Authors are not your competition

I’ve been coming across lot’s of posts on writer’s envy and competition. I was quite surprised when I googled writer’s envy and found there were 400,000 posts on it. WHAT? 400,000 authors envious of other authors and thousands of authors equally commiserating in the comments section of those posts.

Authors competition!

Authors are not your competition!

Let me admit; yes I’ve been hit with writer’s envy. That pang of pain is very short lived in my case, roughly thirty minutes and then it’s over. I’ll tell you why.

– Authors Are Not Your Competition, They Are Your Customers

Let’s be honest. Authors are the most voracious readers. I’ve read 102 books already this year and I know I’ll hit two hundred by the end of the year. I will not fall asleep or commute without a book.  Where others see 400,000 green eyed writers, I see 400,000 opportunities to sell books. Just imagine if all those people bought and read your book, what would happen? All of them are readers first and writers second. Focus on your customer, not your competition. The only reason you may think this doesn’t work is if you don’t buy other author’s books or support the publishing business yourself. Please don’t say you’re low on cash. If you’re spending 4 bucks on fancy coffee everyday, you can certainly buy a book a week.

-Authors Are Your Advertisement

Word of mouth is still the way to go when it comes to advertising books. When I read “The Art of Racing in the Rain,” by Garth Stein, I went on and on and on about the book. I told my friends, my church group, and my family. I spoke about the book everywhere I went . At dinner parties and in crowded elevators, in trains and during potlucks. I told everyone. Authors have huge branding and audiences today. A word here or there can help spread the message about your book. You need their word, you need their mouths. 🙂

-Authors Are Your Colleagues

I keep telling people, no business is a self sustaining business. It requires people and teams. Whether it’s healthcare or publishing, you need other people. You need your colleagues.  You never know when you may need a fellow author to write a foreword, or a blurb or even back copy for you. You may need an author to beta read or help you with developmental issues. You may need them for blog tours or advice. Authors have to stick together. The industry is rapidly changing and you can’t think of your colleagues as roadblocks to your success.

-Authors Are Like The Tides of the Sea

They say a rising tide floats all boats. Your fellow author’s success is your success. If you know a very successful author, chances are his or her success will rub off on you. Especially if you share books with the same publishing house, or the same agent or even the same editor. More eyes on them can and will translate into eyes on you.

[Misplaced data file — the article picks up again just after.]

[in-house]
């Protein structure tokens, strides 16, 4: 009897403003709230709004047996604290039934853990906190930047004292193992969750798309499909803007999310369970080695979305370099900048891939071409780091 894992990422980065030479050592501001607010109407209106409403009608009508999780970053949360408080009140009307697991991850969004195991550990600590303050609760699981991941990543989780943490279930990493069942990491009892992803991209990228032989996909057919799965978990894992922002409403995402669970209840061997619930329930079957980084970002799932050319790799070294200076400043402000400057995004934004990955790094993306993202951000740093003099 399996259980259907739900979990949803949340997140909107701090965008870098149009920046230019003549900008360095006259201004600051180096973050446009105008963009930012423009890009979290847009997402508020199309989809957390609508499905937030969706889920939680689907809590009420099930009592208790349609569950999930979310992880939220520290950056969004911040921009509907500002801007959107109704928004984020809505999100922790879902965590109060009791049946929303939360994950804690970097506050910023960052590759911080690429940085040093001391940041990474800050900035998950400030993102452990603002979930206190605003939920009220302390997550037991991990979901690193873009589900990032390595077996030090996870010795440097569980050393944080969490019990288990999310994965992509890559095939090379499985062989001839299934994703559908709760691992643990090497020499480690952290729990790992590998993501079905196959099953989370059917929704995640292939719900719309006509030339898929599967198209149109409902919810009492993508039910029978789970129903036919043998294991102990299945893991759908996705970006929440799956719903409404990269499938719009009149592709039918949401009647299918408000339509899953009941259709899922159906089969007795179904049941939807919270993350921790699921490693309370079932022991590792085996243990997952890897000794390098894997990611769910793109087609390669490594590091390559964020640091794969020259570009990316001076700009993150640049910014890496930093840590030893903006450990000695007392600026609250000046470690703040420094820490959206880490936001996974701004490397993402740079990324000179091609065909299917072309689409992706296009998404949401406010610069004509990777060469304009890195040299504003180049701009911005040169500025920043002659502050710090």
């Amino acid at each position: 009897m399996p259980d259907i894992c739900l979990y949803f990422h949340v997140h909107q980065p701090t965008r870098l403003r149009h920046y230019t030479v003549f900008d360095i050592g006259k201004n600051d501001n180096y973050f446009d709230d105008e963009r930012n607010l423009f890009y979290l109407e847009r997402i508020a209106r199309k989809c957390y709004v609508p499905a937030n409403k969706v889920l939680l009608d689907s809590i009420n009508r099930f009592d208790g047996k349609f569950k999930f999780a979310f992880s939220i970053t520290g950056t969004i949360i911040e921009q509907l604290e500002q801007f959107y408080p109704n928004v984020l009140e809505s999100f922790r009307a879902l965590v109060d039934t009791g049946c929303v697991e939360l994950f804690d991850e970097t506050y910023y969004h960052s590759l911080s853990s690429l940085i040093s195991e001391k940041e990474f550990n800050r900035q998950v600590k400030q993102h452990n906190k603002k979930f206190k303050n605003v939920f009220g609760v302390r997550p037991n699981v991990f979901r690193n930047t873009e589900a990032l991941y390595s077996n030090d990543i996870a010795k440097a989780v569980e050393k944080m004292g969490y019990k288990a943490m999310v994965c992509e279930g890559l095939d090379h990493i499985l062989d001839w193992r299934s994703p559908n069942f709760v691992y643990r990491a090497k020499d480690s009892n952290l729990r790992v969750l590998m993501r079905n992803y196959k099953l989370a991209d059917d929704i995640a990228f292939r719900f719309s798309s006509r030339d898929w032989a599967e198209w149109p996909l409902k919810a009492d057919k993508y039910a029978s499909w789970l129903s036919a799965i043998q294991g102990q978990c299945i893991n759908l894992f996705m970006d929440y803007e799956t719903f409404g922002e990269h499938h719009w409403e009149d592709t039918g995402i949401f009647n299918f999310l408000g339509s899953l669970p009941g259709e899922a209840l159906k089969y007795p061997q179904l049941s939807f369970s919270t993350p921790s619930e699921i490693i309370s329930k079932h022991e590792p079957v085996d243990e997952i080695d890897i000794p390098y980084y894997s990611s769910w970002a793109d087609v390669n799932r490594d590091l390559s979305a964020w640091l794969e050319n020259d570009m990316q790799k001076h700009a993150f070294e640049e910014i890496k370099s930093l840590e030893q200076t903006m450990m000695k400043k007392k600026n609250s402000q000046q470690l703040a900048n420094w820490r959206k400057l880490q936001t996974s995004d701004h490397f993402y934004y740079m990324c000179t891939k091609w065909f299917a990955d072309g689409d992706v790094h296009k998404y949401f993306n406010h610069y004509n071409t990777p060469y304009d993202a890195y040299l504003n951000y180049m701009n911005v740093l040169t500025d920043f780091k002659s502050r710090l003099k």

-Authors Are Your Teachers

Steve Job’s in his biography said, “You can’t look at the competition and say you’re going to do it better. You have to look at the competition and say, you’re going to do it differently.” You learn how to write different characters, build different worlds, use different vocabulary, and create different memories. Sherlock’s been written and rewritten. Mr. Darcy has been written to death. Write something new, become you, not the next Jane Austen. You!

-Authors Are All Different Shades Of The Same

We’re all struggling with words, insecurity, and fears. Will my book be published? Will readers like it? What if I get a bad review? What if X or Y hates it? Does my editor think it’s crap? We’re all human and we all want validation for our work. We’re all same in our differences.  I know every time I send a review request or send my work to my editor, I still fear rejection. When I hear negative feedback it hurts and I still cry. All authors go through this. There’s no need to be green eyed about someone else’s success without unless you’re equally envious of their tears as well.

Word Of Caution: The only person in this competition is the person standing in the mirror. While many may see the light in this post few might take it as a message of “I scratch-you scratch” policy. It isn’t. Please don’t take advantage of your fellow author’s generosity. I see many authors send in requests to review books and do time consuming things: like my post on Facebook, tweet my book here, add me there, heart me, and all of that. Only to turn around and refuse to help others market their’s or worse trash other people’s books. Dear authors, I’m not your competition. I buy your books and I help you succeed. Please for the love of all that is holy, remember that.



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